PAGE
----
Why I wanted to boo Nadal, too
I was at Melbourne Park for the men's final on Sunday and, to all those sanctimonious types who've wailed about the crowd's heckling of Rafael Nadal, I must say I felt exactly the same way as the boo-boys.
I'd been mesmerised by Stan Wawrinka's play over the first set and a bit. It was tennis of the most sublime quality - backhand winners peeled off down the line, crunching off forehand winners - that rendered Nadal's power game almost impotent.
The crowd had turned up hoping for some sort of contest - anything but the straight-sets bore-athon which had been predicted by just about every expert - and they were loving the way Wawrinka was, in his first Grand Slam final, totally dismantling the world No.1 and raging favourite.
Here was a sporting moment that every underdog-loving Australian could revel in: a no-hoper - tennis' Buster Douglas - playing the match of his life to give the world champ not just a bloody nose but a standing count from the ref.
I was actually, by some ticketing quirk, sitting in Row A, right in the corner of the court, above the Chinese characters that apparently denote the ANZ Bank. Close enough to feel the hoardings reverberate every time a Wawrinka serve crashed into the signage just below me; close enough to see the despair on Nadal's face as his opponent bullied and bossed him around the court in a way that few, if any, players have done before.
When Nadal came back on to the court after his medical time out, at 1-2 in the second set, he walked towards the ball boy just below me to collect a handful of balls, his brow furrowed even more deeply than usual as boos echoed around the stadium. He couldn't seem to comprehend the crowd reaction: they're booing me?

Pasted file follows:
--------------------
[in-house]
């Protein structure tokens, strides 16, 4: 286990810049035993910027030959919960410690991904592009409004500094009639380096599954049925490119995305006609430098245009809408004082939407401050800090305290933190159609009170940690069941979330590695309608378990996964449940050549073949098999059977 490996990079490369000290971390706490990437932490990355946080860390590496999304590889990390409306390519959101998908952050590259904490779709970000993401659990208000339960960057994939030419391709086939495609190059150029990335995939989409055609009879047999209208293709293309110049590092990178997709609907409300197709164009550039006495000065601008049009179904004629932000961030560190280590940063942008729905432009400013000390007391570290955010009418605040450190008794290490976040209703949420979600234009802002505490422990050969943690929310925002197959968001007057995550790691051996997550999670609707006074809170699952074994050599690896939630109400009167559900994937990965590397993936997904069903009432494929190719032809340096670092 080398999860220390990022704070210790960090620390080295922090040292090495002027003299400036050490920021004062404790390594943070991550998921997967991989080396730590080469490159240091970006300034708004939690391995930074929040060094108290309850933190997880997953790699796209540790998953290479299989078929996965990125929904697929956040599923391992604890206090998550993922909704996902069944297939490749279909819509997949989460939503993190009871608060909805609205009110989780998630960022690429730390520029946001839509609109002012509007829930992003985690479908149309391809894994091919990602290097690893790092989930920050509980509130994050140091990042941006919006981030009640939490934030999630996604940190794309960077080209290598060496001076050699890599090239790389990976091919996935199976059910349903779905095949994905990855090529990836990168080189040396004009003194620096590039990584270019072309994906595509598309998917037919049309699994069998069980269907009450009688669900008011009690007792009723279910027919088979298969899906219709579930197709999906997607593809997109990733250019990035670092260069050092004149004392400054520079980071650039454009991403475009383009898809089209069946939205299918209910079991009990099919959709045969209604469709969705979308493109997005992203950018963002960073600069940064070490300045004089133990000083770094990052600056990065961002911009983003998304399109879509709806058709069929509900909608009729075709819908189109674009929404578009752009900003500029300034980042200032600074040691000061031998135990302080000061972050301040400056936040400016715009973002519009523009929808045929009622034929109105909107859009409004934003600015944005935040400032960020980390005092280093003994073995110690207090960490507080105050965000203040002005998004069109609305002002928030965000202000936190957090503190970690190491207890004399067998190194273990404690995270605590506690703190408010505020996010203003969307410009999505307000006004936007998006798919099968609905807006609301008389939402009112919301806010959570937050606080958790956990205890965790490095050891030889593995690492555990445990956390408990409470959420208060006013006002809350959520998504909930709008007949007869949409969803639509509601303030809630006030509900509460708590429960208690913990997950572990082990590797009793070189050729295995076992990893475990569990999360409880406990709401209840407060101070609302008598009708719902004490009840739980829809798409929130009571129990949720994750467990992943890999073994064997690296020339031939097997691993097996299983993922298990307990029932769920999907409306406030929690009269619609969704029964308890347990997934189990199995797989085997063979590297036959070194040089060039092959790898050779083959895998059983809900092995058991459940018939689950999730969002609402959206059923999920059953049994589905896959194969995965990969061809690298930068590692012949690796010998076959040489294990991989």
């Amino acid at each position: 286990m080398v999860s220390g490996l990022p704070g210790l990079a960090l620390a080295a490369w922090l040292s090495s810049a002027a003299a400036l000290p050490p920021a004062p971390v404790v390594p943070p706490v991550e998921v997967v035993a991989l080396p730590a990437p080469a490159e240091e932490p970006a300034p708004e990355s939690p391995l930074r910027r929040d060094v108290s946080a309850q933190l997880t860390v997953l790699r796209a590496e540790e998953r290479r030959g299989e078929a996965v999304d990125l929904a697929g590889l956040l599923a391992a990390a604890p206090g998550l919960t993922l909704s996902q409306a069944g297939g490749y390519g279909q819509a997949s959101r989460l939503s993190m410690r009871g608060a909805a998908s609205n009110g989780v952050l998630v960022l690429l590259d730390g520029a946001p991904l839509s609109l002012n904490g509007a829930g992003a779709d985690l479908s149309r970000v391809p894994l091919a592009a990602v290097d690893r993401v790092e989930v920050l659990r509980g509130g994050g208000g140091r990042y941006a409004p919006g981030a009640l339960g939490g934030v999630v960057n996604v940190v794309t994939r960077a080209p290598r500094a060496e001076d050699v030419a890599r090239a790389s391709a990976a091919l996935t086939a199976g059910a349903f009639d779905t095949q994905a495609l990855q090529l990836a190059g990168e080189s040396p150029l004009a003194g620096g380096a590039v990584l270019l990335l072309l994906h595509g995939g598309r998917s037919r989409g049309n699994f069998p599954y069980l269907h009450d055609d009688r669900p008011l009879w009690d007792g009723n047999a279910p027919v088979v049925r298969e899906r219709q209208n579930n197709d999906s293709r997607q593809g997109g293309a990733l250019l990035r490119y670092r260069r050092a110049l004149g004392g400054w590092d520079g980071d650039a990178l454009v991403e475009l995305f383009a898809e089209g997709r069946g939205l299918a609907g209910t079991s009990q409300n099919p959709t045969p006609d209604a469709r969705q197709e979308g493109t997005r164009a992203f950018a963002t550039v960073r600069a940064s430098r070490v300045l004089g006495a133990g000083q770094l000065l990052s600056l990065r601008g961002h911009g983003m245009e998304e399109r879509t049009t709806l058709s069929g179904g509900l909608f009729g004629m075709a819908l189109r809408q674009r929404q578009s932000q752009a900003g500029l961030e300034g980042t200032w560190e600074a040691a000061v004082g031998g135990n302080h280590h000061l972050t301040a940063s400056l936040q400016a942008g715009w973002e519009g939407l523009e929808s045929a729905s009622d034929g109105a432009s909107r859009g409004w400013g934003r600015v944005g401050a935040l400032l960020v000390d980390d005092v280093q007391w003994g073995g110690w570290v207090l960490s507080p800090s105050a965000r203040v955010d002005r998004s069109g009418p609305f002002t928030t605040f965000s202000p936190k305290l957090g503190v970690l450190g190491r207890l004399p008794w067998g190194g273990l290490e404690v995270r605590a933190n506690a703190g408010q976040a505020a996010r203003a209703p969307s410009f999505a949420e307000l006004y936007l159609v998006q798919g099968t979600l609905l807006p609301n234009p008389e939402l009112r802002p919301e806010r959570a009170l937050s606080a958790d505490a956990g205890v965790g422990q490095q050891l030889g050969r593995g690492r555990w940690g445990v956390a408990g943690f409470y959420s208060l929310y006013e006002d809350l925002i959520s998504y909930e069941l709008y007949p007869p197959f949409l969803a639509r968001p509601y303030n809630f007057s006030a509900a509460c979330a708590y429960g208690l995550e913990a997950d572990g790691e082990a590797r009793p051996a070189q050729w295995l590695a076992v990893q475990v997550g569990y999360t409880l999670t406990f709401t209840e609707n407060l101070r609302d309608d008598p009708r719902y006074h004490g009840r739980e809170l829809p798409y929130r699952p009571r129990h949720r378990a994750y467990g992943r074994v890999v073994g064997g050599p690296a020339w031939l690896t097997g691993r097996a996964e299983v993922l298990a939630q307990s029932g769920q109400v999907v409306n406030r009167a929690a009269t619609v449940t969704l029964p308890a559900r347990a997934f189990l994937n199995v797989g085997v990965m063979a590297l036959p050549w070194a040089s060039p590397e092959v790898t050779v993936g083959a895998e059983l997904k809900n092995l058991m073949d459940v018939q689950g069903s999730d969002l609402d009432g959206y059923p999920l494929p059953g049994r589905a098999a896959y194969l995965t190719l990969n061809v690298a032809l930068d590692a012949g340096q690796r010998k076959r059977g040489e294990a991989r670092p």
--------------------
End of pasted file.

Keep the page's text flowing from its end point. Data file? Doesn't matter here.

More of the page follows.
Four nights earlier, I'd seen the usually imperturbable Roger Federer feel aggrieved enough at Nadal's antics to complain to chair umpire Jake Garner about the Spaniard's grunting and time-wasting.
Channel Seven flashed up a stat at one stage of that match, indicating Nadal was taking an average of 28 seconds betweeen points on his service, Federer 20 seconds, the maximum time permissible under ATP rules. So why was Nadal allowed eight seconds longer than everyone else? And why isn't he more regularly called out on that?
Federer wanted to know as much, calling on weak offials to clamp down on the Spaniard's serial gamesmanship.
He later said Nadal had been given just two time violations in the 33 times they'd met, covering 80 hours or more of tennis. Two measly violations.
Which is why I felt Eva Asderaki, the Greek chair umpire during Nadal's round-four match against Kei Nishikori, deserved some sort of Australia Day medal. There was Nadal serving, with the third set locked at 4-4 and deuce, and taking his usual interminable time between points when Ms Asderaki piped up: ''Time violation, Mr Nadal'', meaning the gobsmacked world No.1 had to forfeit his first serve.
For me, an absolutely priceless moment that should feature in any tournament highlights package.
(Just to illustrate how Team Nadal doesn't get it, uncle Toni later told Spanish radio it would be better if umpires were drawn from a pool of former players who knew what it was like to be out on court in a pressure situation. "We had a problem with a girl (Asderaki)," uncle Toni gallantly explained to the interviewer.)